Singing accountant warns performers of Very Annoying Tax (VAT) error

With rumours of a reduction in VAT gaining popularity (but still unlikely), I am urging performers to take a closer look at their earnings as the market recovers.

VAT Threshold

I am concerned that whilst performers are now starting to generate more work, some are not fully aware of how to properly account for this, especially as they approach the VAT threshold of £85,000.

Things have been taking off again in the West End and touring shows around the UK. Even understudies and deputies are getting more and more work, perhaps even MORE than pre-pandemic. However, where there’s growth, there’s tax. Especially for those who are creeping ever closer towards the VAT threshold again – maybe after they de-registered in the pandemic?’

Performers are playing “catch-up” after the last couple of years. They are squeezing more and more work into their schedules as best they can and who can blame them? The problem is, VAT is calculated on a rolling 12-month working period.

So if you’re back in the saddle, this is fab but work PRIOR to the theatres opening does actually need to be included in your sums too.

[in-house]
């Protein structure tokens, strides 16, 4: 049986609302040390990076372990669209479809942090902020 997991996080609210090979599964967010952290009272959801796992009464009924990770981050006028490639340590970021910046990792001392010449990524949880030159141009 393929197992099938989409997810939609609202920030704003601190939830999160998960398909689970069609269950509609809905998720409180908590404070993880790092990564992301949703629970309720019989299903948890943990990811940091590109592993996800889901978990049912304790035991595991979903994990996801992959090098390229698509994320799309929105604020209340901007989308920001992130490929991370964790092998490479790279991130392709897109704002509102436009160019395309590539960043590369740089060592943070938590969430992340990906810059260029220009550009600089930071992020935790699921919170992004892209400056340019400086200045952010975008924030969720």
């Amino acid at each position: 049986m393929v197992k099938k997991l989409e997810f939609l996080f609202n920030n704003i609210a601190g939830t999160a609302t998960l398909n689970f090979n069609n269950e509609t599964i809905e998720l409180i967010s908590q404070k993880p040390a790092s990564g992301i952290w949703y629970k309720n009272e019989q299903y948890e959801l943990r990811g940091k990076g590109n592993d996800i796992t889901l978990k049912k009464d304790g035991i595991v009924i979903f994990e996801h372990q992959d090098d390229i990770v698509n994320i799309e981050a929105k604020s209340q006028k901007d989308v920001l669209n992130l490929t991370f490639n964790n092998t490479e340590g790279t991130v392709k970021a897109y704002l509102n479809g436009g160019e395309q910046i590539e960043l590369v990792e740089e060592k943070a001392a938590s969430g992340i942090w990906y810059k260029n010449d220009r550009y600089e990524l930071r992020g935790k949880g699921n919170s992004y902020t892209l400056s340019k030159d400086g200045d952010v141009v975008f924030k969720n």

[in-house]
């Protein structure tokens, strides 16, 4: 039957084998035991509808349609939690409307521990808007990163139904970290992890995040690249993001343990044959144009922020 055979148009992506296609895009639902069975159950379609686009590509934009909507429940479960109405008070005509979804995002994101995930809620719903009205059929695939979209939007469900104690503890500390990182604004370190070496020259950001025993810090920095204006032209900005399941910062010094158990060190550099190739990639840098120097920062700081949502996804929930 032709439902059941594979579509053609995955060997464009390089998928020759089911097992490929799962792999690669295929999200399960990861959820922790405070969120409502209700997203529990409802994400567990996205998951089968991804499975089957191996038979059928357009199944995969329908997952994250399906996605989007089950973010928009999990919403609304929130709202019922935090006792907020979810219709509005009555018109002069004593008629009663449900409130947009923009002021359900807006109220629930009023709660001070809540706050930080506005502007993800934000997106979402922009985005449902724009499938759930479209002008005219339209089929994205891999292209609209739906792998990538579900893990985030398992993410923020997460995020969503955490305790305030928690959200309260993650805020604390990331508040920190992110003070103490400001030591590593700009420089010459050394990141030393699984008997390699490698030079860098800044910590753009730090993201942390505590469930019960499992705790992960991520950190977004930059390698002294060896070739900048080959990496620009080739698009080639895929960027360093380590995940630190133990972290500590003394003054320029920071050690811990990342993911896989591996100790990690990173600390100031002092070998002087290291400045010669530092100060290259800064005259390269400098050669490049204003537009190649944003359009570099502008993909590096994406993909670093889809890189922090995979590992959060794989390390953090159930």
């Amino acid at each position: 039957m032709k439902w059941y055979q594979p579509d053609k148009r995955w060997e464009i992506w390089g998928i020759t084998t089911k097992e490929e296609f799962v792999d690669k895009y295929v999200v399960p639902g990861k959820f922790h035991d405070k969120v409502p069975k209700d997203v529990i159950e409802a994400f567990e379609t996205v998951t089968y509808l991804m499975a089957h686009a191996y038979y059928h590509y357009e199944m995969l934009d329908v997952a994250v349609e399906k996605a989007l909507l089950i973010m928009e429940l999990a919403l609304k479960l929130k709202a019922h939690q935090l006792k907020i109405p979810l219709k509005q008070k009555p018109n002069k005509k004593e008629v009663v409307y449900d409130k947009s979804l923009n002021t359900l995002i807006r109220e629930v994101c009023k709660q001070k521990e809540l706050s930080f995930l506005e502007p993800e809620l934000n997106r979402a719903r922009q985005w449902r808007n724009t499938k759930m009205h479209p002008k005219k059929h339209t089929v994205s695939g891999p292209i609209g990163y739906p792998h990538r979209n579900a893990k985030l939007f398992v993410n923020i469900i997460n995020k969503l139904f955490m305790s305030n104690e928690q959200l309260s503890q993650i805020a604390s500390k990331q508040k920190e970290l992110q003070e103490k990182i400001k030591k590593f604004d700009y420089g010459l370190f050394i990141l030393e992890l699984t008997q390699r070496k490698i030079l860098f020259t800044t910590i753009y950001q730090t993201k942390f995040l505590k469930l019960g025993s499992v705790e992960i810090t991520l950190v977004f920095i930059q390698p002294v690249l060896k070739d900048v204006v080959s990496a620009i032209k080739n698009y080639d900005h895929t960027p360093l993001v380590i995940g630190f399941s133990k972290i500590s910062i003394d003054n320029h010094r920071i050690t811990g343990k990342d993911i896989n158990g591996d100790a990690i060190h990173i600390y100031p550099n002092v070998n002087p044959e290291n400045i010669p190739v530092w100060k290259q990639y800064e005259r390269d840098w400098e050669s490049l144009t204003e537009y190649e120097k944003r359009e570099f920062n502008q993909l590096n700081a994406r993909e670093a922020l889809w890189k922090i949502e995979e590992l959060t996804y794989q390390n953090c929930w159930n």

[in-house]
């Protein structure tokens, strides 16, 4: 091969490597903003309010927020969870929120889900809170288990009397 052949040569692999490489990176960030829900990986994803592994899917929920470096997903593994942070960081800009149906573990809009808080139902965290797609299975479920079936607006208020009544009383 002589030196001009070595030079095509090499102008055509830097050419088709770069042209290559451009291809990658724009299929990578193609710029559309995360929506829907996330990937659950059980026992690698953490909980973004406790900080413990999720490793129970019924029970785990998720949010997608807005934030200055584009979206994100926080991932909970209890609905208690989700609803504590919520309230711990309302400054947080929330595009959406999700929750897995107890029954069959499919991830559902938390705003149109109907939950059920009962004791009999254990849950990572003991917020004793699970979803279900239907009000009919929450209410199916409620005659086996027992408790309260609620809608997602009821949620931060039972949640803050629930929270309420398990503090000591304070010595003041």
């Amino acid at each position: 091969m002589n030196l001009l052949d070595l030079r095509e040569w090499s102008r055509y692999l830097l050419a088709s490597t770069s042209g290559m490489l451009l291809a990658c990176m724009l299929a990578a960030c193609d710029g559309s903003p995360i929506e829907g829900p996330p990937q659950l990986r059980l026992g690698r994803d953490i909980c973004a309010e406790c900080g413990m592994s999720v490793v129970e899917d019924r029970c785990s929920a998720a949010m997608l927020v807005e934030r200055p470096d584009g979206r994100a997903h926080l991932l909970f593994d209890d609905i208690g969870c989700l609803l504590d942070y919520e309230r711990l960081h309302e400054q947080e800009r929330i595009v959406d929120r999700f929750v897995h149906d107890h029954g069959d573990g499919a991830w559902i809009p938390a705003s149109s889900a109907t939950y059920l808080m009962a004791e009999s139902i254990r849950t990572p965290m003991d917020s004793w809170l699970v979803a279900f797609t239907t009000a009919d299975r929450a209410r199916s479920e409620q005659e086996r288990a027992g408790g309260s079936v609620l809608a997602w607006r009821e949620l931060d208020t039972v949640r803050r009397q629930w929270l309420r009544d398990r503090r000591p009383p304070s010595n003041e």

What I term the “Very Annoying Tax” (VAT) issue may become trickier still, with many performers having deregistered for VAT when work was dropping off a cliff.

As you get close to the threshold (£85,000 for anyone falling asleep at the back) you need to register for VAT and then start charging it. Now, you will need a VAT number for this which will be announced by HMRC and this is often by no means a swift process. If you are late registering for VAT, you may have to start going back several months and then “onward bill” any VAT. If this is the case, warn the production company, fixer or your agent.

This is all before we even factor in the impact of deping-out work and how that changes your VAT situation. When it comes to the VAT threshold, it is the total earned, not “made” that concerns our friends at HMRC.

The dep costs are a factor in your profits and self-assessment but not the threshold so be vigilant.

The least you need to know:

  1. VAT is on GROSS fee income, before any expenses.

  2. Look at it over 12 months rolling.

  3. Work it out monthly and for heaven’s sake, register pronto!

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